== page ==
Now you can deploy the changes by running the playbooks:

  • backups.yml: installs the needed packages (lftp and borgbackup if enabled), installs the backup script into bin/run-backup.sh, and configures the backup cronjob.

  • monitoring-agent.yml: modifies telegraf config to monitor when the backup script runs.

  • backup-size-log.yml: installs script and cronjob to log the storage box disk usage (if backup_size_logging was set).

If not using Borg, that should be all. Run the backup script manually once with bash -x bin/run-backup.sh to ensure everything is working, and you’re done.

If using Borg, we need several more manual steps: we need to setup public key authentication, and create the Borg repositories. Ensure there is an ssh key in /root/.ssh (use ssh-keygen if not). Run lftp and copy the key to the storage box’s authorized_keys:

lftp :~> connect sftp://u12345.your-backup.de -u u12345,aBcDeFgHiJkLmN
lftp :~> mkdir .ssh
lftp :~> put .ssh/id_rsa.pub -o .ssh/authorized_keys

# also create the root directory for borg
lftp :~> mkdir borg-backups

Now to create the repositories, set the BORG_PASSPHRASE and BORG_REPO environment variables and run borg init --encryption=repokey for each. When setting BORG_PASSPHRASE you may want to prefix the command with a space so that it’s not stored in the bash history. For example, if the backup script contains this:

# Prepare to run Borg backups
export BORG_PASSPHRASE='AbCdEfGhIjKl'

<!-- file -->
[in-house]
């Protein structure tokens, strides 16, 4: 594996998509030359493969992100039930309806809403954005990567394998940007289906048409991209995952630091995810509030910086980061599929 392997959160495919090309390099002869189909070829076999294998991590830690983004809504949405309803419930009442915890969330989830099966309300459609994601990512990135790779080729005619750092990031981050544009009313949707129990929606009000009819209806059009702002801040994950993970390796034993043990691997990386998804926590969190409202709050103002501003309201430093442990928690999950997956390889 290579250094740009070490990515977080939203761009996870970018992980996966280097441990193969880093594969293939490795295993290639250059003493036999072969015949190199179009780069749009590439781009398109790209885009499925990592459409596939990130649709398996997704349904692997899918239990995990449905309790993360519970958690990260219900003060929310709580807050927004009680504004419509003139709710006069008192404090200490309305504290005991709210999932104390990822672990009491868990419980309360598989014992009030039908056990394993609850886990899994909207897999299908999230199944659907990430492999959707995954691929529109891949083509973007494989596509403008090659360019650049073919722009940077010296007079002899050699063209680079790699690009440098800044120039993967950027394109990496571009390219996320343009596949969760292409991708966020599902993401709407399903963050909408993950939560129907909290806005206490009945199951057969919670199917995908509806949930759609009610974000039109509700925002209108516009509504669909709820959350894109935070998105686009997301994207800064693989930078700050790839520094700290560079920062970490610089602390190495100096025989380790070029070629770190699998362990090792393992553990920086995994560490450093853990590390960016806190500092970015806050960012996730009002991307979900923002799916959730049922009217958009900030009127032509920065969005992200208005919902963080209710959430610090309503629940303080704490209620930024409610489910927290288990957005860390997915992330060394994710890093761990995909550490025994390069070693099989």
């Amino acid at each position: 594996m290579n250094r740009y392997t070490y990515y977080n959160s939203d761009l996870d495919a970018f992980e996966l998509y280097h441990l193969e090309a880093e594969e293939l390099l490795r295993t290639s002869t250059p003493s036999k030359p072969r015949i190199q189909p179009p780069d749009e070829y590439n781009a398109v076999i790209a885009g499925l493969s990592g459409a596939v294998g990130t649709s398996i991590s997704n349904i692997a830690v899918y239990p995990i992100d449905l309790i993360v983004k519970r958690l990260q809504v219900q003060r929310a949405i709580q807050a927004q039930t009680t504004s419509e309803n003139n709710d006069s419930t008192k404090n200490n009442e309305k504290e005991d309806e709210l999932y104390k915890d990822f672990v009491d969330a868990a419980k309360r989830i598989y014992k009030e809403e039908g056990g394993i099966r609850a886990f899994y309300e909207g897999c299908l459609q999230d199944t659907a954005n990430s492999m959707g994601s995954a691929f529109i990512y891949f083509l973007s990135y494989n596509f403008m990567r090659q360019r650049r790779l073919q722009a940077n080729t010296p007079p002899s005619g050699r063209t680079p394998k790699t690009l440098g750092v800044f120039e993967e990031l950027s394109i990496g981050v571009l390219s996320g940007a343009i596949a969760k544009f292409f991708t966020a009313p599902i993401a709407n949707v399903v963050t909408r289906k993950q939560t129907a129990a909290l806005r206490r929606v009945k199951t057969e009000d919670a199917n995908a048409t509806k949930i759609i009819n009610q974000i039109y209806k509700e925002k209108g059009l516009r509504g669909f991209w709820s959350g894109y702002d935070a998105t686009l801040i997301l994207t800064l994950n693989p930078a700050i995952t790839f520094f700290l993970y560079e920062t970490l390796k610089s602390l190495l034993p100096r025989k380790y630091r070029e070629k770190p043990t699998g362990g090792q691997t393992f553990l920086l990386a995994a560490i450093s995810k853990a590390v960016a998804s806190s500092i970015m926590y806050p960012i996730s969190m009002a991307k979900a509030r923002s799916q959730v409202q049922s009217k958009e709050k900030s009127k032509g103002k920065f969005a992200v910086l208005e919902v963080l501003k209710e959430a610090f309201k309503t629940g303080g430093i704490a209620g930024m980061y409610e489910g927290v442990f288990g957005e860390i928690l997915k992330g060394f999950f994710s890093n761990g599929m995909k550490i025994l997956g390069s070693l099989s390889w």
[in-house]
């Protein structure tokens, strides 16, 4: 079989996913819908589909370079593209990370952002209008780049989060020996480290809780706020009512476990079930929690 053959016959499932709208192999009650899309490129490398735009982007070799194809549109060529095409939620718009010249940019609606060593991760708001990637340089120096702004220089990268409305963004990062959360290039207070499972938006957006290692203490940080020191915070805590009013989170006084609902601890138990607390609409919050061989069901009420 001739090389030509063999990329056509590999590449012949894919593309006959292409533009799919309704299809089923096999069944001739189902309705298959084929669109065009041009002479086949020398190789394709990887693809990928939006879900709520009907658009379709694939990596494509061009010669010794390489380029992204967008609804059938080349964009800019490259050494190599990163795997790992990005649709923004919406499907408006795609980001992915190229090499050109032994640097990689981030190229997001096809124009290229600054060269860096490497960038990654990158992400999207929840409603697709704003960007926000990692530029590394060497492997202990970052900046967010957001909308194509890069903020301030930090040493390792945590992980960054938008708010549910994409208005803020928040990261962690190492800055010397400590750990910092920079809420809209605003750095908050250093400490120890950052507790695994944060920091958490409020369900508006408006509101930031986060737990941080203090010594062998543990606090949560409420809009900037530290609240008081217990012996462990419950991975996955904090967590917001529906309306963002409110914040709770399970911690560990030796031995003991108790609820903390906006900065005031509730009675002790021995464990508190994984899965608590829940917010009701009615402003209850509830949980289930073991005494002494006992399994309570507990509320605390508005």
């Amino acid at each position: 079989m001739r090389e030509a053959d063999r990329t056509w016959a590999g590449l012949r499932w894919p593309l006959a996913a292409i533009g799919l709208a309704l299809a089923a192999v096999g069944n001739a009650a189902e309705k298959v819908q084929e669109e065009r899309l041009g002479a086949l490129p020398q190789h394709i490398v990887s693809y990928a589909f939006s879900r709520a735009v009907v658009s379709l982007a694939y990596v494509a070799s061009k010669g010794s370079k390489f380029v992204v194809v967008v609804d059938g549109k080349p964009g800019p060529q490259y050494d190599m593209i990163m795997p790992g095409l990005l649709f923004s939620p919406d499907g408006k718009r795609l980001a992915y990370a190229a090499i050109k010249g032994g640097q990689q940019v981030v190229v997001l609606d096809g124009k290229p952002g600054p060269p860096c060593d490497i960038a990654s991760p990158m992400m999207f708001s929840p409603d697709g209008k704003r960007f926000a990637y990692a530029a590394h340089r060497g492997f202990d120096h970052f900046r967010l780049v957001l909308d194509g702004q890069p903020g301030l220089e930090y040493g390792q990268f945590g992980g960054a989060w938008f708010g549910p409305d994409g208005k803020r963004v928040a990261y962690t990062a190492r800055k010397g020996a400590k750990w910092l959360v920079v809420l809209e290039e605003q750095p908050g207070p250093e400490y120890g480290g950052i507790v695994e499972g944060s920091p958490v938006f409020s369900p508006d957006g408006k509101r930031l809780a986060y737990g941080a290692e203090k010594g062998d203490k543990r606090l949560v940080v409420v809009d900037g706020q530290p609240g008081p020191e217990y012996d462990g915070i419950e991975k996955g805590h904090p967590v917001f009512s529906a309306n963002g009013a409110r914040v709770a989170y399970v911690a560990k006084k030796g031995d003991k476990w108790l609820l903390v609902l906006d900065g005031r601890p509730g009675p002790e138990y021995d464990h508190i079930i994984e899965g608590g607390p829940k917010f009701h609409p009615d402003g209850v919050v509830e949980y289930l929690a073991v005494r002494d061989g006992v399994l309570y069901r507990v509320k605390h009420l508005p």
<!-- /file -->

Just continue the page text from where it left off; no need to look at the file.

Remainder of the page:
BORG_SERVER="ssh://u12345@u12345.your-backup.de:23"

# Backup databases
export BORG_REPO="$BORG_SERVER/./borg-backups/mimi-databases"
mysqldump ... | borg create ...

# Backup home directories
export BORG_REPO="$BORG_SERVER/./borg-backups/mimi-homes"
borg create ...

you use this to initialize them:

# prefix with space to keep out of bash history
 export BORG_PASSPHRASE='AbCdEfGhIjKl'

BORG_SERVER="ssh://u12345@u12345.your-backup.de:23"

export BORG_REPO="$BORG_SERVER/./borg-backups/mimi-databases"
borg init --encryption=repokey

export BORG_REPO="$BORG_SERVER/./borg-backups/mimi-homes"
borg init --encryption=repokey

Finally, run the backup script manually once with bash -x bin/run-backup.sh to ensure everything is working.

Adding backups to micrea

Add gohma_backup_user: foobackup and gohma_backup_home: BACKUP.foo.kde.org to the server’s hostvars, replacing foo with the server hostname. (Yes, it’s actually “gohma”, we never renamed the variables after moving to micrea.) If using Borg, also add backup_apt_dependencies: [borgbackup].